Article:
Ball v. Beckworth et al, No. 6:2011cv00037 - Document 8 (D. Mont. 2011)

Court Description: ORDER ADOPTING FINDINGS AND RECOMMENDATIONS 4 in full. Signed by Judge Donald W. Molloy on 9/19/2011. Mailed to Ball. (TAG, )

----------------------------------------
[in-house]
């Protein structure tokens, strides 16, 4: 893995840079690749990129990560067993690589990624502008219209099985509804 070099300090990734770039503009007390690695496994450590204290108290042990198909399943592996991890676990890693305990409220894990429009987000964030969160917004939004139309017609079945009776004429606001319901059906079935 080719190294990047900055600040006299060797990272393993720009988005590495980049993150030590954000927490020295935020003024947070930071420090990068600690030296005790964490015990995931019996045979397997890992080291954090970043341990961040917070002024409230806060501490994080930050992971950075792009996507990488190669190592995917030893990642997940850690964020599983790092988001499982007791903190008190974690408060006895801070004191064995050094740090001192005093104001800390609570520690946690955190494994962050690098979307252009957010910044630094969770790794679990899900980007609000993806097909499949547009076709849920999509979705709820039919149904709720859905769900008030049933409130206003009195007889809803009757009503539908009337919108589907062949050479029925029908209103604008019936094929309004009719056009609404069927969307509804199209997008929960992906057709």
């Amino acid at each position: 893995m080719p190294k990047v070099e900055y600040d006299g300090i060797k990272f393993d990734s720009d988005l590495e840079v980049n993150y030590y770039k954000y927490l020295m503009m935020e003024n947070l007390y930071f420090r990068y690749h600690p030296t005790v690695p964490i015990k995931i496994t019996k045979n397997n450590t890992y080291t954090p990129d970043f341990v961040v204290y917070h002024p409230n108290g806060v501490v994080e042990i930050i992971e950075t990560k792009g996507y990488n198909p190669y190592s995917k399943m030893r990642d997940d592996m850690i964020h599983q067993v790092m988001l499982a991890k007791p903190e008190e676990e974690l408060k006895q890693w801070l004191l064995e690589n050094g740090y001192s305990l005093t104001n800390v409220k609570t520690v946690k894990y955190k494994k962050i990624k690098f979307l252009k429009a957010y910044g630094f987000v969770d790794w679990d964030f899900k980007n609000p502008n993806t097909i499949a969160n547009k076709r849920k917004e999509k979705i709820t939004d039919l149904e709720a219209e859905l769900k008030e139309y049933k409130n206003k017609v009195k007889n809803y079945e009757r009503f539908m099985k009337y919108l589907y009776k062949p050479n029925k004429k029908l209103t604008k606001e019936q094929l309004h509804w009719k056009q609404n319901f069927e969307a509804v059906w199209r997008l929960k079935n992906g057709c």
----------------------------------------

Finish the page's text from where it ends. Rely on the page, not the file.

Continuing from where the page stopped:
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Ball v. Beckworth et al Doc. 8 IN THE UNITED STATES DISTRICT COURT FILED SEP 202011 FOR THE DISTRICT OF MONTANA MISSOULA DIVISION JAMES E, BALL, ) PATRICK E, DUFFY, CLERK EIV-'::oe=PlITY="""CU:""R""K""'MI""S""SOIJLA-==-::-­ , CV 11-37-H-DWM-RKS ) Plaintiff, ) ) ) ) ) ) v. CARL BECKWORTH, Correctional Officer; RICH COLLINS, PREA Investigator; and KURT MARTHALLER ORDER ) ) ) Defendants. ----------------------) Plaintiff James Ball, proceeding pro se, filed a motion to proceed in forma pauperis and a proposed Complaint. Dkt ## 1,2. Ball alleges that Defendant Carl Beckworth used excessive force against him, Defendant Rich Collins failed to adequately investigate the incident, and Defendant Kurt Marthaller retaliated against Ball, in violation of Ball's constitutional rights, thus subjecting the Defendants to liability under 42 U.S,c. § 1983. The matter was referred to Magistrate Judge Strong under 28 U.S.C, § 636(b). Judge Strong granted Ball's motion to proceed in forma pauperis and issued his Findings and Recommendation on August 31, 2011. Dkt # 4, Since Ball 1 Dockets.Justia.com is proceeding informa pauperis, his Complaint is subject to screening under 28 U.S.C. §§ 1915, 1915A. Those two sections allow a court to dismiss a complaint, or any portion thereof, before it is served on a defendant if it is "frivolous," "fails to state a claim for which relief may be granted," or "seeks monetary relief from a defendant who is immune from such relief." Id. Judge Strong recommended that Ball's Complaint be dismissed as to Collins and Marthaller for failing to state a claim on which relief may be granted. Dkt # 4, 9-11. He did not, however, recommend dismissing the Complaint as to Officer Beckworth. Id. at 7-8. Ball timely objected to Judge Strong's Findings and Recommendation. Dkt # 6. He is therefore entitled to de hovo review ofthe specified findings or recommendations to which he objects. 28 U.S.c. § 636(b)(1). The Court reviews portions of the Findings and Recommendation not specifically objected to for clear error. McDonnell Douglas Corp. v. Commodore Bus. Mach., Inc., 656 F.2d 1309,1313 (9th Cir. 1981). Since the parties are familiar with the facts of this case, they are restated here only as necessary to explain the Court's decision. I. Ball raises only one objection. Dkt. # 6. He argues that Marthaller should 2 not be dismissed. Id. at 2-3. In his Complaint, Ball claims that Marthaller, the prison kitchen director, will prevent Ball from obtaining ajob in the kitchen since he filed a lawsuit against Officer Beckworth. Id. at 11. Judge Strong concluded that Marthaller should be dismissed because Ball's allegations are too speculative to state a claim. Dkt # 4, 11. Ball's objection is premised on entirely new facts and claims asserted for the first time in his objection. Dkt # 6. Ball does not take issue with Judge Strong's conclusion that his claim regarding future employability in the kitchen is too speculative. Instead, Ball now claims that Marthaller: • "hinder[ed] Ball's access to the Court," id. at 3, • caused Ball to suffer physical stress, id. at 4, • "instructed inmate kitchen workers to purposely/deliberately short Ball food portions during his meals for filing grievances against certain kitchen staff members [and] ... [Officer] Beckworth," id. at 4-5, and • discriminated against Ball on account of Ball's disability, id. at 6. Ball did not raise any of these claims in his Complaint. See Dkt # 1. The Court has discretion-but is not required-to consider evidence or claims presented for the first time in objections to a magistrate judge's findings and recommendation. Brown v. Roe, 279 F.3d 742, 744-45 (9th Cir. 2002); 3 United States v. Howell, 231 F.3d 615, 621-22 (9th Cir. 2000). In light of this discretion, the Court elects to not consider Ball's new facts and claims. As the Howell Court observed: [A]ffording district courts discretion to consider new evidence makes prudential sense. The magistrate judge system was designed to alleviate the workload of district cOUlis. To require a district court to consider evidence not previously presented to the magistrate judge would effectively nullifY the magistrate judge's consideration ofthe matter and would not help to relieve the workload of the district court. Systemic efficiencies would be frustrated and the magistrate judge's role reduced to that of a mere dress rehearser if a party were allowed to feint and weave at the initial hearing, and save its knockout punch for the second round. Equally important, requiring the district court to hear evidence not previously presented to the magistrate judge might encourage sandbagging. It would be fundamentally unfair to permit a litigant to set its case in motion before the magistrate, wait to see which way the wind was blowing, and-having received an unfavorable recommendation~shift gears before the district judge. 231 F.3d at 622 (citations and internal quotation marks omitted); See also Greenhow v. Sec'y ofHeaIth & Human Servs., 863 F.2d 633, 638-39 (9th Cir.1988) ("[A]llowing parties to litigate fully their case before the magistrate and, ifunsuccessful, to change their strategy and present a different theory to the district court would frustrate the purpose of the Magistrates Act."). Here, beyond the prudential concerns discussed by the Ninth Circuit, Ball has not articulated any reason why he was unable to assert the new facts and claims in his Complaint. Accordingly, the Court exercises its discretion to not 4 consider his new facts and claims. See id. at 623. Ball, though, may seek to amend his Complaint under Rule 15 ofthe Federal Rules of Civil Procedure and plead the new facts and claims. II. The Court agrees with Judge Strong that Ball's claim against Marthaller-as stated in Ball's Complaint-must be dismissed. The deficiency of Ball's claim against Marthaller is that Ball does not have Article III standing to bring the claim. Article III ofthe United States Constitution confines federal courts to hearing only "cases" and "controversies." San Luis & Delta-Mendota Water Auth. v. Salazar, 638F.3d 1163,1169 (9th Cir. 2011) (citing Barnum Timber Co. v. EPA, 633 F.3d 894, 897 (9th Cir.2011». "Standing is a core component of the Article III case or controversy requirement." ld. (quoting Barnum Timber Co., 633 F.3d at 897). To establish Article III standing: (1) a plaintiff "must have suffered an injury in fact-an invasion of a legally protected interest which is (a) concrete and particularized, and (b) actual or imminent, not conjectural or hypothetical"; (2) "there must be a causal connection between the injury and the conduct complained of-the injury has to be fairly traceable to the challenged action of the defendant, and not the result of independent action of some third party not before the court"; and (3) "it must be likely, as opposed to merely speculative that the 5 injury will be redressed by a favorable decision." Id. (quoting Lujan v. Defenders of Wildlife, 504 U.S. 555, 560-61 (1992)); see also Barnum Timber Co., 633 F.3d at 905. Here, Ball has not alleged a "concrete and particularized" injury that is "actual or imminent," rather than "conjectural or hypothetical." San Luis & DeltaMendota Water Auth., 638 F .3d at 1169. Instead, Ball simply speculates that he might not be hired to work in the prison kitchen on account of his Complaint against Officer Beckworth. Dkt # 1, 11. Ball, though, does not allege that he intends to apply to work in the kitchen. Accordingly, he has not suffered a cognizable injury, and he does not have standing to .bring his claim against Marthaller which must, as a result, be dismissed. The Court finds no clear error in the portions of Judge Strong's Findings and Recommendation to which Ball did not object. In accordance with the foregoing, IT IS HEREBY ORDERED that Judge Strong's Findings and Recommendation (dkt # 4) is adopted in full. Dated this (q, I- day of September, 2011. Donald W. Mo loy, District Judge United St~tes .strict Court / 6